As a person who loves to read and watch movies, I have read many stories, been a part of many fandoms, and enjoyed feeling as if I was part of the world that my favorite characters lived in. And this is something that I love about a good story. I believe it is one of the few forms of magic that you can experience in the world today because stories influence us to such a great extent based on the fact that they emphasize the internal yearnings of the world. You could almost say “it’s just like magic!”
While we may not want to have vampires and werewolves running rampant around our world, we long to be loved and protected. Even if the gods of Olympus are only a myth and Camp Half-Blood only lives in our minds, we still want to have a purpose in this world and prove that we matter. We may not have children killing in an arena annually, but we still have major problems we face in the world. And even if there is no Hogwarts and a more corporal form of magic doesn’t exist, we still want someone to save us from the trials we face while we curl up in our favorite spot on the couch.
Stories have the power to influence our emotions. Why do you think so many people like to dress up like different characters and relive the stories that have reached “The End”? Truthfully, I cry each time I read Harry Potter and come to the parts of Sirius’ death, Dobby’s death, and basically the death of all my favorite characters. Most of these emotions stem from the love that each of these characters had for Harry or for the people they were trying to save.
In other cases, stories cause us to think, to wonder why it was considered “justice” that children are to atone for the crimes of their predecessors in a sadistic fight to the death held in an arena. Katniss Everdeen was just an ordinary girl. She had no clue that she would soon be the symbol of the revolution, all she wanted was to save her sister. But she had a greater purpose; to prove that she was “more than just a piece in their games.” Even if we aren’t “The Mockingjay”, we still have a need to prove that we are more than what people judge and label us to be.
Some stories may change our outlook on life since some very real world problems are immortalized in the stories we experience today. Though we may not have prejudice against werewolves and half-breeds, we still have the discrimination against those who are different than us. Some of the biggest issues today deal with this. We have the Black Lives Matter movement versus the police. The LGBT against the conservative Christians. Each side has their beliefs and many view the other as the bigots. And I don’t have the authority to say who is right, but I find it sad that we can’t have the same open-mindedness for the people of reality as we do for the characters that live in the world of fantasy.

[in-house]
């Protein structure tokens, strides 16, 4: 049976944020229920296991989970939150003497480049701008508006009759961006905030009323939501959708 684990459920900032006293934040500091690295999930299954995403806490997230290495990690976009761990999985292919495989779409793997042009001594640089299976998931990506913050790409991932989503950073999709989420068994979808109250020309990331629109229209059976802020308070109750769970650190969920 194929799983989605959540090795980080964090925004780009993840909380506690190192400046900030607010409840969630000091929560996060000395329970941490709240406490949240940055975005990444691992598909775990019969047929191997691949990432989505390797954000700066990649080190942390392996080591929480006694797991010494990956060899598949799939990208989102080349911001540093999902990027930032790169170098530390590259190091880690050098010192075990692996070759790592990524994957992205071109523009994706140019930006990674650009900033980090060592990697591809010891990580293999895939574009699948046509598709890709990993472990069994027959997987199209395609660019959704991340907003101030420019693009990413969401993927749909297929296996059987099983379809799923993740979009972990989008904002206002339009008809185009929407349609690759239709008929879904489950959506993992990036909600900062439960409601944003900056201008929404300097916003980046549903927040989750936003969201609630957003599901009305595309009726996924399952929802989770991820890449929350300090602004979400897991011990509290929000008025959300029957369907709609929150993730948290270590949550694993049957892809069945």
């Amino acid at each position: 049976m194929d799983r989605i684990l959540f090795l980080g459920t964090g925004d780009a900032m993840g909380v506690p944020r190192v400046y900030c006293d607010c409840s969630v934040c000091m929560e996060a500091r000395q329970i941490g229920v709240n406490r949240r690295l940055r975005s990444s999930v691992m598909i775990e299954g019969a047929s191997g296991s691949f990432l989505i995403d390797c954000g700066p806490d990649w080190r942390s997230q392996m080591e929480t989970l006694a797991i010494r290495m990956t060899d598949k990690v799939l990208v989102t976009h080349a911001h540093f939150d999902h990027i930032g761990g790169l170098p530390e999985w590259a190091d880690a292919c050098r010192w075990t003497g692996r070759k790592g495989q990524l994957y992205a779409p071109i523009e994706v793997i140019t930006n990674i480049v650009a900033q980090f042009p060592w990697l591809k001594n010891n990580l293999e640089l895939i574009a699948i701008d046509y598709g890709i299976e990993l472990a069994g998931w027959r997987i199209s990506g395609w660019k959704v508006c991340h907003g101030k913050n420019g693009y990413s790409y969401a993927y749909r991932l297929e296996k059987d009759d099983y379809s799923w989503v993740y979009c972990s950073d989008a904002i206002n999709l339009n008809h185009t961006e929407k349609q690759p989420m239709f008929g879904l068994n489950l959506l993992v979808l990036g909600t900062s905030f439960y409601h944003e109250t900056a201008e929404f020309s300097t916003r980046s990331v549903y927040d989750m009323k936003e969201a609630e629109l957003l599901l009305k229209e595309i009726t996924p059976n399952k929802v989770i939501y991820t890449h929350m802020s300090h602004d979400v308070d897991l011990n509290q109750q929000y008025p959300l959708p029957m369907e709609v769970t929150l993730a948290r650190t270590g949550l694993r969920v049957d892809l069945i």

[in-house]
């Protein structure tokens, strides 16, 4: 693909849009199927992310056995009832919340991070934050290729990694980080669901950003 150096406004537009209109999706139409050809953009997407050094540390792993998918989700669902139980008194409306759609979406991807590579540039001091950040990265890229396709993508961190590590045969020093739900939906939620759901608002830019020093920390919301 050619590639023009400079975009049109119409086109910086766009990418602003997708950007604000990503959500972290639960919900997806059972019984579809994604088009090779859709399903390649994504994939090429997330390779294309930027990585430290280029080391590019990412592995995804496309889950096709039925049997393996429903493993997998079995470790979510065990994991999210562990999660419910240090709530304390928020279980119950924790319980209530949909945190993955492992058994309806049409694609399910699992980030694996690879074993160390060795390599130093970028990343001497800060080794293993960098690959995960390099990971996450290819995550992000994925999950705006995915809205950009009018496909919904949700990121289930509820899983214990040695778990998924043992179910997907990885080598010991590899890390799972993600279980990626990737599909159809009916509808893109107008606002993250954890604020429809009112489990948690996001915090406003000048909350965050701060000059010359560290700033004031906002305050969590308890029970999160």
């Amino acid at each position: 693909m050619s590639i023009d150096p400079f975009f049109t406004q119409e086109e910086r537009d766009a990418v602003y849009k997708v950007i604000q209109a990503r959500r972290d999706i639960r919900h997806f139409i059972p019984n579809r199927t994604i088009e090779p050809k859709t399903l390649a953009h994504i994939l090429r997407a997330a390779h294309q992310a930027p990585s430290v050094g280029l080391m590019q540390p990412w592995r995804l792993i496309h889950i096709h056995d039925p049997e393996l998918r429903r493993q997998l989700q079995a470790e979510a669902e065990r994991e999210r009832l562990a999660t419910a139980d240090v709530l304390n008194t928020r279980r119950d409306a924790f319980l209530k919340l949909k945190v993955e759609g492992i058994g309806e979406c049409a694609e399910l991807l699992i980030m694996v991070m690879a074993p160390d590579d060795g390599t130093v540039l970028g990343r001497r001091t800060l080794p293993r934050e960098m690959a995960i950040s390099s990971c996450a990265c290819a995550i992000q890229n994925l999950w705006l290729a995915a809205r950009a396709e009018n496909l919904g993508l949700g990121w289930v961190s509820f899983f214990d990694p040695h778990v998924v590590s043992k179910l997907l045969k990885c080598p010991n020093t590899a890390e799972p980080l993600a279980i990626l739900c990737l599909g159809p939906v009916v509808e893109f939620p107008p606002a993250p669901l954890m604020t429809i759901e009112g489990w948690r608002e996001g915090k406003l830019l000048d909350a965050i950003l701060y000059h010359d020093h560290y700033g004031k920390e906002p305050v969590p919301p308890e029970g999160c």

Disney’s Pocahontas made this point really well: “You think the only people who are people, are the people who look and think like you, but if you walk the footsteps of a stranger, you’ll learn things you never knew you never knew.”And lastly, some stories blatantly point out the desperate need for a savior. Why are superheroes so popular? Why are the theaters packed when the next Marvel movie comes out? Why do so many people cling to things or people that scare the demons away? Even when it seems all hope is lost and the Guardians will not be able to save the galaxy, I’m still rooting for the heroes to save the day and defeat evil. Each time I see Lord Voldemort defeated and Harry Potter alive, I feel happy and relieved. And really, it’s not something that I like to admit. I don’t like to admit that I need help. But it’s something that I need a lot of the time because I’m human. As a culture, it’s something that we all need: someone to save us.